Scottish Longitudinal Study
Development & Support Unit

Completed Projects

From industries to services: Occupational mobility and health in Scotland, England and Wales (2012_001)

Researchers: Eleni Kampanellou, Christopher Dibben, Frank Popham.

The study aims to assess the positive and negative impact of occupational change associated with deindustrialization on health and mortality in Scotland, England and Wales. In particular the project focuses on the population employed in the industrial sector and their transition to other sectors of the economy or unemployment. It... Read more...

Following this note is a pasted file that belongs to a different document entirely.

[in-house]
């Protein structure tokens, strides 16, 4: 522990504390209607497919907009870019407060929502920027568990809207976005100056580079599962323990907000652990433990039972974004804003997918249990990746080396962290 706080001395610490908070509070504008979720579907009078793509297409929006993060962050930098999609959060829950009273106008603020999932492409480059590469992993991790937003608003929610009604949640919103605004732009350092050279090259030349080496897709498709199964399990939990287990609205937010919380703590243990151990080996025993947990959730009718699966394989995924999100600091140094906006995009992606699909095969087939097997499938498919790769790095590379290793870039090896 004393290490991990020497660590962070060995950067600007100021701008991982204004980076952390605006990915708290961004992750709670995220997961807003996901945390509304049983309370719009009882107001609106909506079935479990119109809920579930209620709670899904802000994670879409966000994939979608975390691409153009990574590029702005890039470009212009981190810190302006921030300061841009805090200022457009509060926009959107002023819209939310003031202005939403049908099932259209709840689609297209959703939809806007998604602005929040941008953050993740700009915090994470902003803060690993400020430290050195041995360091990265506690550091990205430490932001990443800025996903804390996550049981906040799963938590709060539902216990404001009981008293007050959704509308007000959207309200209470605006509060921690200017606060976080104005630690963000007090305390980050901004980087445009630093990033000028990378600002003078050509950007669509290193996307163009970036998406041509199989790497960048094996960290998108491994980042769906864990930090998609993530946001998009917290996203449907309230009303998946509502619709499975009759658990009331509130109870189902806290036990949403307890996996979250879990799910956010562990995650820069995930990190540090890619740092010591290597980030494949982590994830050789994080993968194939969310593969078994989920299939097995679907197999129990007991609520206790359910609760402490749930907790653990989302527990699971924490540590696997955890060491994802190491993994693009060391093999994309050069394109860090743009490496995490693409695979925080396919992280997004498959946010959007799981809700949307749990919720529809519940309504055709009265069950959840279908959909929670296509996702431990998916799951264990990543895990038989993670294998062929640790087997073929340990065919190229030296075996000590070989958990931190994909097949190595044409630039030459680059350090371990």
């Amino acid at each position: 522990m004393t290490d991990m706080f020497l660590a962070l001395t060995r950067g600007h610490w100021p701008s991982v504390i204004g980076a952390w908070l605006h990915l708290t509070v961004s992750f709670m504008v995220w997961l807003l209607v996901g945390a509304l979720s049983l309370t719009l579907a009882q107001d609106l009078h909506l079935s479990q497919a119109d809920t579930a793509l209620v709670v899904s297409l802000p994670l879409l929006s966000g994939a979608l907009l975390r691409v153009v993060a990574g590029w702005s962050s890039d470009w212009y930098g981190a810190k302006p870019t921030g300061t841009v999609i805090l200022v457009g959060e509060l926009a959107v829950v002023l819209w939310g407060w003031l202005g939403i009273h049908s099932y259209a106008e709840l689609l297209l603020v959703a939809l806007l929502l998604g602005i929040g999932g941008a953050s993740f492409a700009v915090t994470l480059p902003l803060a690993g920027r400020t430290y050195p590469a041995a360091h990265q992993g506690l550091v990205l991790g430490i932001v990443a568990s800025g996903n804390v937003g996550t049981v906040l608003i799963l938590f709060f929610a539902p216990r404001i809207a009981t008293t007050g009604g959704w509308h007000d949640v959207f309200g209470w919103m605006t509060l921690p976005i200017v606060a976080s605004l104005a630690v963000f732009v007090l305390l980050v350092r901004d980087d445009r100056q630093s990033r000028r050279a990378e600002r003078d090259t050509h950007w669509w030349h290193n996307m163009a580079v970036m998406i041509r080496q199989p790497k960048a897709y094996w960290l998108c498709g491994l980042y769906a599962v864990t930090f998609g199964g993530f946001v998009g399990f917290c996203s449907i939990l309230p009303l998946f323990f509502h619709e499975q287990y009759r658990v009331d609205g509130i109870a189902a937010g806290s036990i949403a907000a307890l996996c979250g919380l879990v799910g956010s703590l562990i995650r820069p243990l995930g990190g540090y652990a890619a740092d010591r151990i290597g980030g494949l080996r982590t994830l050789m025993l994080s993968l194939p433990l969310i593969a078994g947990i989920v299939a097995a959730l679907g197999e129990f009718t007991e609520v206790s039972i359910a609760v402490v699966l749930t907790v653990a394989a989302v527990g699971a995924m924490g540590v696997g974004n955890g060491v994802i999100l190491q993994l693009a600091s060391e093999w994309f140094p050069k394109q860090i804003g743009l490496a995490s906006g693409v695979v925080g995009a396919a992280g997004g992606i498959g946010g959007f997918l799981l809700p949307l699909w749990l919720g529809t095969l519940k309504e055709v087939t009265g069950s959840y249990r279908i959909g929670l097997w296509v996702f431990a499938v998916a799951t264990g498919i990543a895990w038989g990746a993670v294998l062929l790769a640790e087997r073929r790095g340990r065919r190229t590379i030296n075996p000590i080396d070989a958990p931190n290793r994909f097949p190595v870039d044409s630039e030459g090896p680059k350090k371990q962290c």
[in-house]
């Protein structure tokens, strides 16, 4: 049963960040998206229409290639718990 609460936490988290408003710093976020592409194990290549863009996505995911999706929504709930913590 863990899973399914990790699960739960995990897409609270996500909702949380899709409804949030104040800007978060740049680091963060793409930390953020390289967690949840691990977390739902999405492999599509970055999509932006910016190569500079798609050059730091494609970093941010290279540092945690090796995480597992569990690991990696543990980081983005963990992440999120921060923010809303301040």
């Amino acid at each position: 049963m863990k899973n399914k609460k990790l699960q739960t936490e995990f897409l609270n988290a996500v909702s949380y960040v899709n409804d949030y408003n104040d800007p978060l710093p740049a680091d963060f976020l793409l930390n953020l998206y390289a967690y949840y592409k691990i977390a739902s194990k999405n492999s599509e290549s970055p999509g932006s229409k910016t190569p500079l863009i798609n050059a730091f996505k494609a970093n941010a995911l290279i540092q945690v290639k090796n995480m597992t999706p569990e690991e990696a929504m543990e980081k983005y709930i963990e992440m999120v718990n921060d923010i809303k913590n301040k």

Modelling the occupational mobility of return migrants to Scotland 1991-2001 (2010_004)

Researchers: David McCollum, Allan Findlay.

Previous studies have used longitudinal data to investigate the occupational mobility of Scottish migrants in England and of immigrants in Scotland. Findlay et al (2008 and 2009) used the ONS LS to assess the occupational mobility of Scots in the South East of England and found that they enjoy high... Read more...

Social inequalities in avoidable mortality (2009_007)

Researchers: David Pevalin.

Link and Phelan (1995) argue that persistent social inequality is a fundamental cause of disease. The inequalities provide the context for more immediate factors which are often the focus of research and “background” factors such as social inequality are often treated as causally irrelevant. However, the more immediate factors change... Read more...